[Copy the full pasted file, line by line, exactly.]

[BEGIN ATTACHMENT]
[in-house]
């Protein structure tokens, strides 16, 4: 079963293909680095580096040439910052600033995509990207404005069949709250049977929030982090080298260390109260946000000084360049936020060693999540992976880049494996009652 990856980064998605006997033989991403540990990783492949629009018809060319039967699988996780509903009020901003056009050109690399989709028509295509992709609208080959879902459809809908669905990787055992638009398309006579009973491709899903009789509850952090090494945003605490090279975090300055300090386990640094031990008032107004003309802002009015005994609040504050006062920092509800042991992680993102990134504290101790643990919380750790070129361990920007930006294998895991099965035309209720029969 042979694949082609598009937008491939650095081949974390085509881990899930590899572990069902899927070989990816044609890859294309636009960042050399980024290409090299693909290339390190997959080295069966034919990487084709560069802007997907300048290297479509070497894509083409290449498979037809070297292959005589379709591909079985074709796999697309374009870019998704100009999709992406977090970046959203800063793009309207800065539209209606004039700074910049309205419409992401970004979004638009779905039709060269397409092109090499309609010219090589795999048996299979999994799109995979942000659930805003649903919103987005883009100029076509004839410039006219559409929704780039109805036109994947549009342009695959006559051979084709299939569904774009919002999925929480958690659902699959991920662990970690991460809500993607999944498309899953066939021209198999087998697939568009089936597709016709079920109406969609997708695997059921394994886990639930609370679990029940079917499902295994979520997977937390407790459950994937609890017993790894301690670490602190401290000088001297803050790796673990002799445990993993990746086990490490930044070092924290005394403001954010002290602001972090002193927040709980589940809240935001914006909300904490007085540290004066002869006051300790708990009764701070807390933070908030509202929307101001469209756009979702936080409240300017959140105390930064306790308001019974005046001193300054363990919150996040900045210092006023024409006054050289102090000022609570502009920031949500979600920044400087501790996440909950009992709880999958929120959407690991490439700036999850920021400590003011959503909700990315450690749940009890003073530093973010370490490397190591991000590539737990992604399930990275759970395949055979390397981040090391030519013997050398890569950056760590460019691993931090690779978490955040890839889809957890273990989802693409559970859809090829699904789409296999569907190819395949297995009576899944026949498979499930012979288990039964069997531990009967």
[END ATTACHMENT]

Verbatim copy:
[in-house]
């Protein structure tokens, strides 16, 4: 079963293909680095580096040439910052600033995509990207404005069949709250049977929030982090080298260390109260946000000084360049936020060693999540992976880049494996009652 990856980064998605006997033989991403540990990783492949629009018809060319039967699988996780509903009020901003056009050109690399989709028509295509992709609208080959879902459809809908669905990787055992638009398309006579009973491709899903009789509850952090090494945003605490090279975090300055300090386990640094031990008032107004003309802002009015005994609040504050006062920092509800042991992680993102990134504290101790643990919380750790070129361990920007930006294998895991099965035309209720029969 042979694949082609598009937008491939650095081949974390085509881990899930590899572990069902899927070989990816044609890859294309636009960042050399980024290409090299693909290339390190997959080295069966034919990487084709560069802007997907300048290297479509070497894509083409290449498979037809070297292959005589379709591909079985074709796999697309374009870019998704100009999709992406977090970046959203800063793009309207800065539209209606004039700074910049309205419409992401970004979004638009779905039709060269397409092109090499309609010219090589795999048996299979999994799109995979942000659930805003649903919103987005883009100029076509004839410039006219559409929704780039109805036109994947549009342009695959006559051979084709299939569904774009919002999925929480958690659902699959991920662990970690991460809500993607999944498309899953066939021209198999087998697939568009089936597709016709079920109406969609997708695997059921394994886990639930609370679990029940079917499902295994979520997977937390407790459950994937609890017993790894301690670490602190401290000088001297803050790796673990002799445990993993990746086990490490930044070092924290005394403001954010002290602001972090002193927040709980589940809240935001914006909300904490007085540290004066002869006051300790708990009764701070807390933070908030509202929307101001469209756009979702936080409240300017959140105390930064306790308001019974005046001193300054363990919150996040900045210092006023024409006054050289102090000022609570502009920031949500979600920044400087501790996440909950009992709880999958929120959407690991490439700036999850920021400590003011959503909700990315450690749940009890003073530093973010370490490397190591991000590539737990992604399930990275759970395949055979390397981040090391030519013997050398890569950056760590460019691993931090690779978490955040890839889809957890273990989802693409559970859809090829699904789409296999569907190819395949297995009576899944026949498979499930012979288990039964069997531990009967």